Vanbrugh at the V&A

Newly bought architectural albums on show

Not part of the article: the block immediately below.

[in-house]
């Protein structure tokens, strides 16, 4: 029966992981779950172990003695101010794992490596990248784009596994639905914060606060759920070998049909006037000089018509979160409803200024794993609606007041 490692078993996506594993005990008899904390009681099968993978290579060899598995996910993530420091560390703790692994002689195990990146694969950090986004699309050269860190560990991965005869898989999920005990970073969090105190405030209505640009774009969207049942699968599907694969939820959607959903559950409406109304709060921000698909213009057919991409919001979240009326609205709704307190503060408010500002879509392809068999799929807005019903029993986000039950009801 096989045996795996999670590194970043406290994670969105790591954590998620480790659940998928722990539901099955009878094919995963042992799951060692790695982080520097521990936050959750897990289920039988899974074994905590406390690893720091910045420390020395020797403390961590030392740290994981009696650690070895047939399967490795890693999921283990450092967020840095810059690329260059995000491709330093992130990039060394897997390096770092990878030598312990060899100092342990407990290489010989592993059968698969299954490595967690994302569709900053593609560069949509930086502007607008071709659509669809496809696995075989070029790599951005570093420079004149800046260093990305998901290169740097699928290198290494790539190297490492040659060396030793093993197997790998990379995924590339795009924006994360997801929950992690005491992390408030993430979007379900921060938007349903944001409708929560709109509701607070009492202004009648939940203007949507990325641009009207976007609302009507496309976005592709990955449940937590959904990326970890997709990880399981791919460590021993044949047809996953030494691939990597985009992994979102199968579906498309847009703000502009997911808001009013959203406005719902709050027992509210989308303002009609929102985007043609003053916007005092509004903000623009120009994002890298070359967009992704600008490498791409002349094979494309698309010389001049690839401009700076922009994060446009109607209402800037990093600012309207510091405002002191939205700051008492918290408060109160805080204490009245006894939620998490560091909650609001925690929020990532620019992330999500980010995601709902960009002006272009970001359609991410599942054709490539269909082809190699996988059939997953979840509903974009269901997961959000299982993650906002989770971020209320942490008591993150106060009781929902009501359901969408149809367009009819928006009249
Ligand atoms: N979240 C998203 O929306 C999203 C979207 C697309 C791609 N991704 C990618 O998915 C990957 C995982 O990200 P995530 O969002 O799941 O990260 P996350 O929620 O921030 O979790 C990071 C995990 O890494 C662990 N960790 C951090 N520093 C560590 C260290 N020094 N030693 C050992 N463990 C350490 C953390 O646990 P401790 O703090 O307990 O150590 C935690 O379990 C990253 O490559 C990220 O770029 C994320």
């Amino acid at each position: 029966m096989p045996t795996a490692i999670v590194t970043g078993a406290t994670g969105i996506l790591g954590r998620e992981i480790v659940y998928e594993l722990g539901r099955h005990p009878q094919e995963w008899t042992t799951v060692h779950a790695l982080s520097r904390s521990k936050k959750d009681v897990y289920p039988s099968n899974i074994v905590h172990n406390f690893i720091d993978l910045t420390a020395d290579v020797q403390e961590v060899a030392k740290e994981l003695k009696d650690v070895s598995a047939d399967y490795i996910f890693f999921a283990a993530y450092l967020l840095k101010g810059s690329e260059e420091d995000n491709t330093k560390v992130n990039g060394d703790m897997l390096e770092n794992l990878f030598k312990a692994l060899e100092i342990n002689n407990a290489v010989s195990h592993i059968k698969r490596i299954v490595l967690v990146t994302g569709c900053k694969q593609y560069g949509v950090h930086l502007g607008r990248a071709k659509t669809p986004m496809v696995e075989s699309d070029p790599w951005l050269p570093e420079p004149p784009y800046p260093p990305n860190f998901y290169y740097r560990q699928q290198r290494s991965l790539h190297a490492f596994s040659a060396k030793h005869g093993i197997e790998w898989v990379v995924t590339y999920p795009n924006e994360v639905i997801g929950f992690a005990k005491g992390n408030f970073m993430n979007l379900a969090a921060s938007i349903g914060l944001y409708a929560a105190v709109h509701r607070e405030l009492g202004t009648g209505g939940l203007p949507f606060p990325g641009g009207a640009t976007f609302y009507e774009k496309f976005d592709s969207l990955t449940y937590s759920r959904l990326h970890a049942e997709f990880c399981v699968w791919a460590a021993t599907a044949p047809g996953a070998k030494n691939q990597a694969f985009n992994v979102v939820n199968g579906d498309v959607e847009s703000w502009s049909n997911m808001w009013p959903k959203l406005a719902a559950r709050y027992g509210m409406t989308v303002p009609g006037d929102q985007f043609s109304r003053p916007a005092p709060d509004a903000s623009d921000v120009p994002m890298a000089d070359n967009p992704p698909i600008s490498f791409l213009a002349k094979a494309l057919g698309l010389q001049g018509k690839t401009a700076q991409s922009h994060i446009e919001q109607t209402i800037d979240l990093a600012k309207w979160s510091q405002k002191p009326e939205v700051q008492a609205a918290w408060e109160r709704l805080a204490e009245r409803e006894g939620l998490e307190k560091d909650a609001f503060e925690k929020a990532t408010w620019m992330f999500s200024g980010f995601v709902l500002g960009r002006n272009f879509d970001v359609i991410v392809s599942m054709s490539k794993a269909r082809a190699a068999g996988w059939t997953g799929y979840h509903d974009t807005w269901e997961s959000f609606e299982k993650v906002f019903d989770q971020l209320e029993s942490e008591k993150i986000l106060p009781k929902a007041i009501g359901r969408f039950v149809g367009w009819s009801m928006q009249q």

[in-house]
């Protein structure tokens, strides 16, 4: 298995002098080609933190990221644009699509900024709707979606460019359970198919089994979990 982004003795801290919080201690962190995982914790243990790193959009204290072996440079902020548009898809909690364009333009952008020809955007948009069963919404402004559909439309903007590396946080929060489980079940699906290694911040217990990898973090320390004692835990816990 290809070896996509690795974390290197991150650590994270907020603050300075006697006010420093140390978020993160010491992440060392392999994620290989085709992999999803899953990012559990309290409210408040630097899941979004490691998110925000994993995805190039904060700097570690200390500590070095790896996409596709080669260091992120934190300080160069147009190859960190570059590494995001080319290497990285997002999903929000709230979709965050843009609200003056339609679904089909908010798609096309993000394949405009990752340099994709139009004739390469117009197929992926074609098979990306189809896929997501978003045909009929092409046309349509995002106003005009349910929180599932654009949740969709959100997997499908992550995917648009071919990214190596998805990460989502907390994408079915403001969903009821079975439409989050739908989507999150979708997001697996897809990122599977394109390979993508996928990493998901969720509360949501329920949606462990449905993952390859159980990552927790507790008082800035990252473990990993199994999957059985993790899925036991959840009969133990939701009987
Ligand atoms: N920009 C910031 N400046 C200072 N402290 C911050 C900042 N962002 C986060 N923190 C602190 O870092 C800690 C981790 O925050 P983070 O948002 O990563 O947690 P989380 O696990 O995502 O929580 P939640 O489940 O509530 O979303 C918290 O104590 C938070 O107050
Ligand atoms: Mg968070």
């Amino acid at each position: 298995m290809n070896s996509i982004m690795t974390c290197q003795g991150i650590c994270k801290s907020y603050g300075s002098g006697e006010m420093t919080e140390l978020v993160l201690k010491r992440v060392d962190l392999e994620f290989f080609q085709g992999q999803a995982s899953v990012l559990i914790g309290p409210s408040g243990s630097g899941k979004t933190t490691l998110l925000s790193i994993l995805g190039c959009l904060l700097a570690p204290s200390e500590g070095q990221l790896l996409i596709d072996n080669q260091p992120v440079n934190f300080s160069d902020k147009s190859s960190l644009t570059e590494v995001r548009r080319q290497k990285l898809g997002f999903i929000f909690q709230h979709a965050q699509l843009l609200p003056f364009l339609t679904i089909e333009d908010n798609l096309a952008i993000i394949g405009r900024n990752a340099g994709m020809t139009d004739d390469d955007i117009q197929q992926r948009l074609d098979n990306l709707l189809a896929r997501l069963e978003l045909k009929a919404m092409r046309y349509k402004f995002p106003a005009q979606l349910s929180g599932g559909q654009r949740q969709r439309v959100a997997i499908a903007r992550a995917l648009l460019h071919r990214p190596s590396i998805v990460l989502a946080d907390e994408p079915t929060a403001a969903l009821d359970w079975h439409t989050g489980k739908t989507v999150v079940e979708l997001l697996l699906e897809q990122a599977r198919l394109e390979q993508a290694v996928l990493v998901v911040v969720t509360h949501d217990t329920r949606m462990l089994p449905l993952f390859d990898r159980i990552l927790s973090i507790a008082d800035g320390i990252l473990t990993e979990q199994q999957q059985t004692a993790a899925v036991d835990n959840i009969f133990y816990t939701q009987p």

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Timed to coincide with the opening of the adjacent Frank Lloyd Wright Gallery, the V&A has put together a new permanent display on the topic of “Plans and Elevations: architectural drawings at the V&A”. Compiled from the 35,000 architectural drawings in the museum’s collection, the selection will be changed every six to nine months, both for conservation reasons and to give visitors an idea of the scope of the holdings. Alongside the drawings will be displayed examples of metalwork and silverwork by architect/designers such as Adam and Kent, while the project is intended to be seen as part of a conceptual whole with the recently-opened ornament and twentieth-century galleries, as well as with the Lloyd Wright display. The arrangement of the works is chronological, from a late medieval mason’s drawing on parchment from Ulm (c. 1470) to contemporary architect’s designs including Peter Cook’s “Plug in City” to Nigel Coates’s 1986 design for the Jasper Conran shop, London. Framed designs, sketchbooks and bound volumes include sheets by Sansovino, Bertoia, Gibbs, Kent, Pugin, William Morris and Voysey. Two of the most significant items are a recently-purchased Lutyens sketchbook—one of only four in existence–and a group of drawings by Vanbrugh and Sir Edward Lovett Pearce, known as the Elton Hall volumes. The drawings were purchased by the museum from William Proby, whose family had owned them from an early date, for £310,000 with assistance from the National Heritage Memorial Fund, the National Art Collections Fund and other benefactors. The sale of the drawings was without doubt the most important of its kind since 1951 when the Marquess of Bute offloaded drawings by architects including Wren, Vanbrugh and Hawksmoor, a number of which entered the V&A collections. The Elton Hall volumes began in Stillorgan House near Dublin, home of one of one of Edward Lovett Pearce’s patrons. Pearce, who was related to Vanbrugh by marriage, acquired a substantial number of his drawings for buildings designed after about 1718. The larger album includes designs for his house at Whitehall, known as Goose-Pie House, Vanbrugh Castle, Greenwich and his country house at Chargate, Esher

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